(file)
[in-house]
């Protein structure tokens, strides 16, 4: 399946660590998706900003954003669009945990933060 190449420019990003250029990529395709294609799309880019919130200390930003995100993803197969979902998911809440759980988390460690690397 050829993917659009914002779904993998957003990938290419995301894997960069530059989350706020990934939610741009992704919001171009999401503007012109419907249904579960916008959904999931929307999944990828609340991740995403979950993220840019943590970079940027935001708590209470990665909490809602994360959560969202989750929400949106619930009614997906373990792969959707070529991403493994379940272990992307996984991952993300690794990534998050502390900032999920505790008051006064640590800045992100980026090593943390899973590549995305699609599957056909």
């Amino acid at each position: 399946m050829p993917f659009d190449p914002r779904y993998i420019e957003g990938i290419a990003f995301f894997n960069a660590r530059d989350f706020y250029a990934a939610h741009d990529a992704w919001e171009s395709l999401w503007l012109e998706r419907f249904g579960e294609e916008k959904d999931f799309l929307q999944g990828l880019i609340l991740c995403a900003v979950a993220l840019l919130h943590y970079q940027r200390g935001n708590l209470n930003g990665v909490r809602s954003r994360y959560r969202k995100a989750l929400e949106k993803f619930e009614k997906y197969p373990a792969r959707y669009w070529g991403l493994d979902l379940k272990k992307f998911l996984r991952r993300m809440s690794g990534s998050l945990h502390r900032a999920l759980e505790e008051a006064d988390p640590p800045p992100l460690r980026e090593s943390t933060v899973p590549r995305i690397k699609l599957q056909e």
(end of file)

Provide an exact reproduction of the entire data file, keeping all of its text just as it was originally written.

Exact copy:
[in-house]
């Protein structure tokens, strides 16, 4: 399946660590998706900003954003669009945990933060 190449420019990003250029990529395709294609799309880019919130200390930003995100993803197969979902998911809440759980988390460690690397 050829993917659009914002779904993998957003990938290419995301894997960069530059989350706020990934939610741009992704919001171009999401503007012109419907249904579960916008959904999931929307999944990828609340991740995403979950993220840019943590970079940027935001708590209470990665909490809602994360959560969202989750929400949106619930009614997906373990792969959707070529991403493994379940272990992307996984991952993300690794990534998050502390900032999920505790008051006064640590800045992100980026090593943390899973590549995305699609599957056909």
């Amino acid at each position: 399946m050829p993917f659009d190449p914002r779904y993998i420019e957003g990938i290419a990003f995301f894997n960069a660590r530059d989350f706020y250029a990934a939610h741009d990529a992704w919001e171009s395709l999401w503007l012109e998706r419907f249904g579960e294609e916008k959904d999931f799309l929307q999944g990828l880019i609340l991740c995403a900003v979950a993220l840019l919130h943590y970079q940027r200390g935001n708590l209470n930003g990665v909490r809602s954003r994360y959560r969202k995100a989750l929400e949106k993803f619930e009614k997906y197969p373990a792969r959707y669009w070529g991403l493994d979902l379940k272990k992307f998911l996984r991952r993300m809440s690794g990534s998050l945990h502390r900032a999920l759980e505790e008051a006064d988390p640590p800045p992100l460690r980026e090593s943390t933060v899973p590549r995305i690397k699609l599957q056909e």